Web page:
The Ultimate Guide to Iguazu Falls Courtesy of a Solo Traveler

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I spent an entire week in the Iguazu Falls area. Bet you’ve never heard anyone say that before.

Normally, it’s a brief stop. One day on the Argentina side, one day in Brazil, and you’re on your merry way. But as a working digital nomad, I decided to post up in the area for the week so as not to interrupt my work schedule with a flight and location change. While this may not have been my brightest idea ever, I learned a lot about the falls, the highlights and benefits of seeing them in each country, border crossings, a special nighttime tour, and transportation. Now, I shall pass my findings onto you!

Setting the Scene

Iguazu Falls is one of the New Natural Wonders of the World, and with good reason. With 275 individual waterfalls that plummet into a giant divide between the Brazilian and Argentinian borders, it’s a massive attraction that needs at least two days to explore thoroughly. Iguazu are the widest falls in the world, and 700 million liters of water come crashing down per second (how anyone measures that is beyond me.) 80% of the falls belong to Argentina, while the other 20% are in Brazil. This has created a bit of a rivalry between the two countries over which side is most worthy of your visit. The truth is, they’re both very different and pretty hard to compare. If you’re going to go, you should make time for both.

You could spend an entire day exploring the many trails in Argentina, while the Brazilian side is a single trail with amazing views on your righthand side that can be seen in as little as two hours. Because 80% of the falls are in Argentina, you get an amazing sweeping panoramic view of them from Brazil, but there’s something pretty magical about wandering through the jungle and seeing them up close and personal on the Argentina side. The Argentina side also puts you right into the Devil’s Throat, and that scene is truly jaw-dropping. In short, try your best to make them both happen!

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Getting Around

There are two airports that service Iguazu Falls- IGR Cataratas International Airport on the Argentina side, and Aeroporto Internacional de Foz do Iguaçu in Brazil. From there, you can take taxis or shuttles to your accommodation. I flew into Argentina, where taxis charged a flat fee of 700 pesos to Puerto Iguazu, the main city and gateway to the falls. It’s about 20 km away, and takes approximately 25-30 minutes to reach.

Something else to note is that Brazil DOES have Uber, while Argentina DOES NOT. It appears that these Ubers do NOT cross the borders between the two countries (I tried) in case you were considering that at any point. I did take a taxi from Puerto Iguazu to Foz do Iguazu, and that was also a flat rate of 700 pesos, even at midnight when I expected to get completely and utterly ripped off.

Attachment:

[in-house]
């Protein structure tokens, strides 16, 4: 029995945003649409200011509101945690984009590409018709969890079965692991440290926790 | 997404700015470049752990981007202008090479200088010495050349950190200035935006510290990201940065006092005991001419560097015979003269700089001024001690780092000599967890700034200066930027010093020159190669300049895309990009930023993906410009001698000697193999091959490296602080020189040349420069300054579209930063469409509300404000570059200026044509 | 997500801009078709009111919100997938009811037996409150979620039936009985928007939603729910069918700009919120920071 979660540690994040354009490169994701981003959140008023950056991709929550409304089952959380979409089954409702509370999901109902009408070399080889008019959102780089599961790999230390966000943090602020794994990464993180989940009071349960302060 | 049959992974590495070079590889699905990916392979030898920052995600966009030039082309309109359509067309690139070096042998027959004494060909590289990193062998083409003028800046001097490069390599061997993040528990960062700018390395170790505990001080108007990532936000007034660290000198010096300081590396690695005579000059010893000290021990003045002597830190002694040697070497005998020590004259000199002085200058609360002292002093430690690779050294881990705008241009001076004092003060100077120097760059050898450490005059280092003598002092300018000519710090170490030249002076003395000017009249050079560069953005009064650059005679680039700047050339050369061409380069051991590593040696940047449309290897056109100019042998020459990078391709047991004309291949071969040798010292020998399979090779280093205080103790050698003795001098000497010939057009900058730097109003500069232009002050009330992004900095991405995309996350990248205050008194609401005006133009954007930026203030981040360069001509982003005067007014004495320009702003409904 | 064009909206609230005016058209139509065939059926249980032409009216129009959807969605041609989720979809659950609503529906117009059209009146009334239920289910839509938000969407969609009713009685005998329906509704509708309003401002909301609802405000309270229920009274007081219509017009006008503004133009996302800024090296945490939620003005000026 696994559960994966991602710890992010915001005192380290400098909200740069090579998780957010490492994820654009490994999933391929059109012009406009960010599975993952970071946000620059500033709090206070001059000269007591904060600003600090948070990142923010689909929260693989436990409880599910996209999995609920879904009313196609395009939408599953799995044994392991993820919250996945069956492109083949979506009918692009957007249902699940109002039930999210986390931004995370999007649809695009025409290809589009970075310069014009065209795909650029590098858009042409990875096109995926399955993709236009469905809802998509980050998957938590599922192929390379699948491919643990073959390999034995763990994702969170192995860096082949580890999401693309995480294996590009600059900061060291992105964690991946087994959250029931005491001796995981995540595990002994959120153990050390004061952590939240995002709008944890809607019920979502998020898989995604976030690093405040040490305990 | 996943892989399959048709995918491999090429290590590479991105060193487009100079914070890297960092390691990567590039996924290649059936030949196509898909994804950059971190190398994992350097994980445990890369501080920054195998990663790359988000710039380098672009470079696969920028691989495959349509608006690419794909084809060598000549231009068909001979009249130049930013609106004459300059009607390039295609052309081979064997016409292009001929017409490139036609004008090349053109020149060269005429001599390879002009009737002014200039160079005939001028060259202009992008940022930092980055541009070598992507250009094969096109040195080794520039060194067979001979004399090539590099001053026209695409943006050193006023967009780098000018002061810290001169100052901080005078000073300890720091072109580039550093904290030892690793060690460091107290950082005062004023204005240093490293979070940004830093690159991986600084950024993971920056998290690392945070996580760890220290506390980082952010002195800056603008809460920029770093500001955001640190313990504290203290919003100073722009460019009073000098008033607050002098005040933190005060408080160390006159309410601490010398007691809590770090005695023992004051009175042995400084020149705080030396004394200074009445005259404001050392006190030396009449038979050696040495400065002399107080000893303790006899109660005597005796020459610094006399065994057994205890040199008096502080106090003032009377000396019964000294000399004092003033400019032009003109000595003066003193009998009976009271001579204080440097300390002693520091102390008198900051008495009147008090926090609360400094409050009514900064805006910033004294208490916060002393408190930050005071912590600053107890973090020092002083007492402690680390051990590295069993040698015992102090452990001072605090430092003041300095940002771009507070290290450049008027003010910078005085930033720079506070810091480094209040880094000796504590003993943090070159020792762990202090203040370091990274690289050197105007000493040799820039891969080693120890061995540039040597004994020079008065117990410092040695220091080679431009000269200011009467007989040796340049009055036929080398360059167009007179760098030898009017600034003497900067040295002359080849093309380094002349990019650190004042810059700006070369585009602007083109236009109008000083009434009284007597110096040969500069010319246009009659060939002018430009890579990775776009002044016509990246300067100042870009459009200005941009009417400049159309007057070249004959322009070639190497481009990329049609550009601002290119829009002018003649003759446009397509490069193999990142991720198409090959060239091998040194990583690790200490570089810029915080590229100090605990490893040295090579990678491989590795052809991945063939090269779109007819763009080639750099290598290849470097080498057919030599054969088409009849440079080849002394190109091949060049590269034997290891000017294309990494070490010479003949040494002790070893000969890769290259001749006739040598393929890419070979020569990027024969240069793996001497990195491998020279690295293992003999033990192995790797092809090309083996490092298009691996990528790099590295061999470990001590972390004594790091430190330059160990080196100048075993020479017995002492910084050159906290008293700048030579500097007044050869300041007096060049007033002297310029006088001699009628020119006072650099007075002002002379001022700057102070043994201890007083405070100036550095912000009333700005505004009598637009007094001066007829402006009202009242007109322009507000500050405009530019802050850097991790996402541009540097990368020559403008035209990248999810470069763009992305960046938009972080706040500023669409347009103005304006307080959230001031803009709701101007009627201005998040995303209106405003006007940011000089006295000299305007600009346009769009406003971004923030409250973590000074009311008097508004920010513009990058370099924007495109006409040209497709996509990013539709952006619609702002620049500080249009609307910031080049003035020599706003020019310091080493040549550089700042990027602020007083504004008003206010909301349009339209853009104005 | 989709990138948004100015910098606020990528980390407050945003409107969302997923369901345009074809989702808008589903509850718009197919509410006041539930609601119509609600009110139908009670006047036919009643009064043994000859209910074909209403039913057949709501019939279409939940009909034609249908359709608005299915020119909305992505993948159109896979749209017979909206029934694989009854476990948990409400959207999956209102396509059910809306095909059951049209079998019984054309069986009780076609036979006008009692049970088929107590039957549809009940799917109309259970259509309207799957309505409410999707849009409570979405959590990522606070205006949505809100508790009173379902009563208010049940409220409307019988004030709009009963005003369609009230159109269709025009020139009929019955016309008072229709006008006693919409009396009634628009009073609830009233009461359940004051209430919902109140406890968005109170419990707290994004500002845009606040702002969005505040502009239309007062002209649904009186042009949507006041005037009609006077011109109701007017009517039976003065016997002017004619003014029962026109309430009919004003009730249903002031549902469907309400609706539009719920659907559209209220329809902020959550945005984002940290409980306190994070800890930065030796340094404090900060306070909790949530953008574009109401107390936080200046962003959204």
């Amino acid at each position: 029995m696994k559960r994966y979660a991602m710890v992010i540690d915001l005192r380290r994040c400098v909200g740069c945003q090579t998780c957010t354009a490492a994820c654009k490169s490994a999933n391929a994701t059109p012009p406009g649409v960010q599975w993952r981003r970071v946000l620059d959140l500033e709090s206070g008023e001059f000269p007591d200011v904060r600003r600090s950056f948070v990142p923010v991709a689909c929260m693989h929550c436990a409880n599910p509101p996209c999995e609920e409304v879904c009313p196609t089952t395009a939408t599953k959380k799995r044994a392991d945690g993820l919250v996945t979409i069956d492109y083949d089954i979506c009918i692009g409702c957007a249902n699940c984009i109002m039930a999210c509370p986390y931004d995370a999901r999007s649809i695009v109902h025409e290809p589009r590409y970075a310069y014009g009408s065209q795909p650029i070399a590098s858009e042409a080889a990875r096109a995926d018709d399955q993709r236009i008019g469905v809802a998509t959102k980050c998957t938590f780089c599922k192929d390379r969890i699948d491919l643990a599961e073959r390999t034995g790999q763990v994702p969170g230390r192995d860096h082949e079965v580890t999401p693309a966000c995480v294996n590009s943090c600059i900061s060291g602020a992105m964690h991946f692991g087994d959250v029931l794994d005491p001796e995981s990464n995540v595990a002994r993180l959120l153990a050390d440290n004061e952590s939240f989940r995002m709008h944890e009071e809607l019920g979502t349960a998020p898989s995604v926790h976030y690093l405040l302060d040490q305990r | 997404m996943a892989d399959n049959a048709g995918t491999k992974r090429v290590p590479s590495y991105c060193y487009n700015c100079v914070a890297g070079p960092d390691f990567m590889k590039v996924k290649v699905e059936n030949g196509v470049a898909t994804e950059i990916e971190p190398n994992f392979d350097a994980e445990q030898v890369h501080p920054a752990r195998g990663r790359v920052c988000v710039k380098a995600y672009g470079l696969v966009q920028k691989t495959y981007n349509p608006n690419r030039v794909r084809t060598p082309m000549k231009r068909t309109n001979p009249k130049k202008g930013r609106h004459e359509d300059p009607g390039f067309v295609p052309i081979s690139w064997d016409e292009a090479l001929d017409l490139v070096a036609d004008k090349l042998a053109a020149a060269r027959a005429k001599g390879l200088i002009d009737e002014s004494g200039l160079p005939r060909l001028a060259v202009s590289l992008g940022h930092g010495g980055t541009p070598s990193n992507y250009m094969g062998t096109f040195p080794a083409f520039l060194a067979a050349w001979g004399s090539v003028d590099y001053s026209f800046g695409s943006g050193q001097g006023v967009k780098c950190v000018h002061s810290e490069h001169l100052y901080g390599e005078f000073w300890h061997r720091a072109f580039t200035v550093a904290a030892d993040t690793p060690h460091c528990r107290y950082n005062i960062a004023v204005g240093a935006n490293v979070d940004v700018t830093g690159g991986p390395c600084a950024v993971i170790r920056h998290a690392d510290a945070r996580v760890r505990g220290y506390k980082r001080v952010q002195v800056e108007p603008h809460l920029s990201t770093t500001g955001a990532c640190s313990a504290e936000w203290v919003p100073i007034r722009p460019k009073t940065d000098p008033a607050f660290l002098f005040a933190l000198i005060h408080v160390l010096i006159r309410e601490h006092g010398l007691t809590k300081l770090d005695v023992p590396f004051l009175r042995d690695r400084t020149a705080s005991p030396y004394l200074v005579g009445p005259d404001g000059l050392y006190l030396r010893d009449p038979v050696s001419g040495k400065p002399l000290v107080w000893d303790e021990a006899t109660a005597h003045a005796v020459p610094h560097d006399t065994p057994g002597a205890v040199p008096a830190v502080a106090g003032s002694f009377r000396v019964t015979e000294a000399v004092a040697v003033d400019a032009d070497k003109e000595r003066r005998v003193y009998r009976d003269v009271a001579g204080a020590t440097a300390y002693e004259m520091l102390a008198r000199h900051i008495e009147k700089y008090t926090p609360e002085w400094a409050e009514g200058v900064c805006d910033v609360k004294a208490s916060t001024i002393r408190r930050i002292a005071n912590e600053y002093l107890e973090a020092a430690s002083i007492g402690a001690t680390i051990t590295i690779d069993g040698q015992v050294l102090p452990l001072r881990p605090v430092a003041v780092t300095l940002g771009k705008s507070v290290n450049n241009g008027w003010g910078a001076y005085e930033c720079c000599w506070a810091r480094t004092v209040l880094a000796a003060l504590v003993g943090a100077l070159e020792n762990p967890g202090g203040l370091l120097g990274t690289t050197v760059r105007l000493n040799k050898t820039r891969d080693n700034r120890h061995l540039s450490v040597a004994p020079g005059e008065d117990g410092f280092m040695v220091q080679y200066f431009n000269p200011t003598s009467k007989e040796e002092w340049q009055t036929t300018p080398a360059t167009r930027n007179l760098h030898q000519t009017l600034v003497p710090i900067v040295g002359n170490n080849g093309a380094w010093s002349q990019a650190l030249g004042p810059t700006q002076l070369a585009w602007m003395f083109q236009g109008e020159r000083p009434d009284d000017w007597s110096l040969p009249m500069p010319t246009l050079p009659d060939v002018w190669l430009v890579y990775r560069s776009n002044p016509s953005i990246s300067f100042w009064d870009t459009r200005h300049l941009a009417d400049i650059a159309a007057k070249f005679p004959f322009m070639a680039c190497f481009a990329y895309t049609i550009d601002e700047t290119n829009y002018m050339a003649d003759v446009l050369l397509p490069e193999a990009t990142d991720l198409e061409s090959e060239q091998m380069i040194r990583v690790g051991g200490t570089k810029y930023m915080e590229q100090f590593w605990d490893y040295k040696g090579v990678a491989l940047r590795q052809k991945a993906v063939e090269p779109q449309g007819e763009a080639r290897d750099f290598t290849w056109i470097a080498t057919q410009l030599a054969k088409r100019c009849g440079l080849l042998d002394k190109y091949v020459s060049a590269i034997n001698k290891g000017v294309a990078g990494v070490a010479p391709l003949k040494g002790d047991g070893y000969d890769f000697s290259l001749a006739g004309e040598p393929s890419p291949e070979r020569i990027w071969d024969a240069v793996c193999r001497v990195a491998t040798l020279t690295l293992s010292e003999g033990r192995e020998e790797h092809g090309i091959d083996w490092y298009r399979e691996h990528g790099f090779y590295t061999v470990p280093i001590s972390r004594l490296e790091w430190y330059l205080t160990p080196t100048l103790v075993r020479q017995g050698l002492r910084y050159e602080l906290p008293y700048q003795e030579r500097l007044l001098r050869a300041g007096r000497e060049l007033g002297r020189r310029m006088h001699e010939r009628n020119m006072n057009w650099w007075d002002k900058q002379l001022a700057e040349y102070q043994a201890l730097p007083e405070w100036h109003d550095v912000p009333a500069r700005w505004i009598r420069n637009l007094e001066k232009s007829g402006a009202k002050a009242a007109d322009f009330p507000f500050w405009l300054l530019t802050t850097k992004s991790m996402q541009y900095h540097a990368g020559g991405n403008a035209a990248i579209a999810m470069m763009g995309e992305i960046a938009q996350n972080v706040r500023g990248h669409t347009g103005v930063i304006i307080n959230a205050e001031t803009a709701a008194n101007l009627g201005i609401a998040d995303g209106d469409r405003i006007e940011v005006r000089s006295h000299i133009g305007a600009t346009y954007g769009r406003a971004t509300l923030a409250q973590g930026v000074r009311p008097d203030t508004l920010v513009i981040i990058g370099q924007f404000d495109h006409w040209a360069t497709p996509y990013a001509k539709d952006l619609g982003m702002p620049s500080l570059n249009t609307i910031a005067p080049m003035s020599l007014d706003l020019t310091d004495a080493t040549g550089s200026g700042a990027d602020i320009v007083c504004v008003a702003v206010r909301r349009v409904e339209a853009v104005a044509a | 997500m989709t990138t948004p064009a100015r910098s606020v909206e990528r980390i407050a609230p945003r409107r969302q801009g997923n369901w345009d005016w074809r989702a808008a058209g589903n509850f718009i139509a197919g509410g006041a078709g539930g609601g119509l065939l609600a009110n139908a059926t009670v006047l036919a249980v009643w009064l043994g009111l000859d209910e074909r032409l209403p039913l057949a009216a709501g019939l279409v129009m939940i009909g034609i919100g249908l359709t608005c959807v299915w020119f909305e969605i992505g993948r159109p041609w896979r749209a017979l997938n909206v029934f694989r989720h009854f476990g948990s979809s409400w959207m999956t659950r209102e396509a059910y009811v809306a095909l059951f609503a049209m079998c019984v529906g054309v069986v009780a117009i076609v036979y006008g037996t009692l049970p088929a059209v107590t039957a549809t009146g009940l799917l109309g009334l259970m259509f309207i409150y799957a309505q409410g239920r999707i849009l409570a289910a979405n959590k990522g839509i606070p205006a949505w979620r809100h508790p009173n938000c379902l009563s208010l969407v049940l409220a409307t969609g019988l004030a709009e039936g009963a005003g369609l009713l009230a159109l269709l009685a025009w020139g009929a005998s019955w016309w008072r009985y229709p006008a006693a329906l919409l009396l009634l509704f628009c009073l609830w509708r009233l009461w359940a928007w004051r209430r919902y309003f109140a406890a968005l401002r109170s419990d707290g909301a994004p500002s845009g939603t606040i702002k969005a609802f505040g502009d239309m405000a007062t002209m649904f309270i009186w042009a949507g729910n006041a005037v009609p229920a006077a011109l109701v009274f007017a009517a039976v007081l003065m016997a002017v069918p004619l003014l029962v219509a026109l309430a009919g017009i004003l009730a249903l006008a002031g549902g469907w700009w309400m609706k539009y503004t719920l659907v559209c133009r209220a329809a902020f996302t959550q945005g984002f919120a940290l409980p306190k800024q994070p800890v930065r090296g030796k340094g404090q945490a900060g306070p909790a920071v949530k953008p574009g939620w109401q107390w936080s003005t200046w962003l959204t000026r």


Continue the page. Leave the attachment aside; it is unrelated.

If you’re planning to go between Puerto Iguazu and Foz do Iguaçu by bus, it’s fairly easy and only costs 60 ARS (less than $1.50 USD). Several bus companies make the route, and I personally used Rio Uruguay (red and yellow buses) to go from Argentina to Brazil. Going from Brazil to Argentina however, I hopped on a blue bus that serviced the random bus stop I found along the “international” route. I honestly found things much easier to figure out on the Argentinian side- it took a bit of asking around coupled with excellent mime skills to sort out where I could catch the bus in Brazil to get to Argentina. I could have made it easy on myself by going to the Terminal Station, but I’d heard there was a stop closer to my hotel and jumped through hoops to figure it out. Each time you cross the border, you need to go through immigration, and the bus will take you through the process. You will need to exit the vehicle, get your passport stamped by an officer, and get back on the bus, which will be waiting outside.

Visiting the Falls in Argentina

Opening hours: 08:00 AM – 06:00 PM every day of the year, without exception.

To visit the falls from Puerto Iguazu, you can catch a bus from the main Omnibus Terminal (pictured above). Roundtrip tickets cost 320 pesos and can be purchased on the bus or from one of the red Rio Uruguay ticket counters. Make sure you have somewhere to keep that return ticket dry as it will most definitely get wet if you don’t. When you arrive at the park, you can purchase tickets with cash or credit card at the ticket counter. The price of a regular adult ticket is 700 ARS, or approximately $17 USD. Additional information on ticket prices can be found on the park’s official website here.

If you want to see the whole park, I would allocate the entire day to the visit. I arrived at 8:20 AM and stayed til about 5:30 PM. During this time I was able to take a boat ride, walk both the inferior and superior circuits, visit the Devil’s Throat, and take some breaks to just sit and relax and eat.

Speaking of eating, packing a lunch wouldn’t be the worst idea, however there are places to eat inside of the park, just at slightly inflated prices. I did eat inside the park, where I carried on with my traditional empanada diet, and spent 200 pesos for 3 empanadas and a drink. Individual empanadas were 50 pesos each, whereas out in the real world, 20 pesos is a common price. But where there is food, you’re also going to find coatis- a really adorable member of the raccoon family that is also really hungry and nasty when it comes to foraging for a meal. So while they are stinkin’ cute, it’s best to admire them from afar and keep your lunch safely out of reach. They will steal it, possibly bite you, possibly give you rabies, and that just isn’t ideal. Just check out the Jekyll and Hyde situation in the photos below. I also saw quite a few monkeys swinging around, but didn’t witness any attempts at food theft.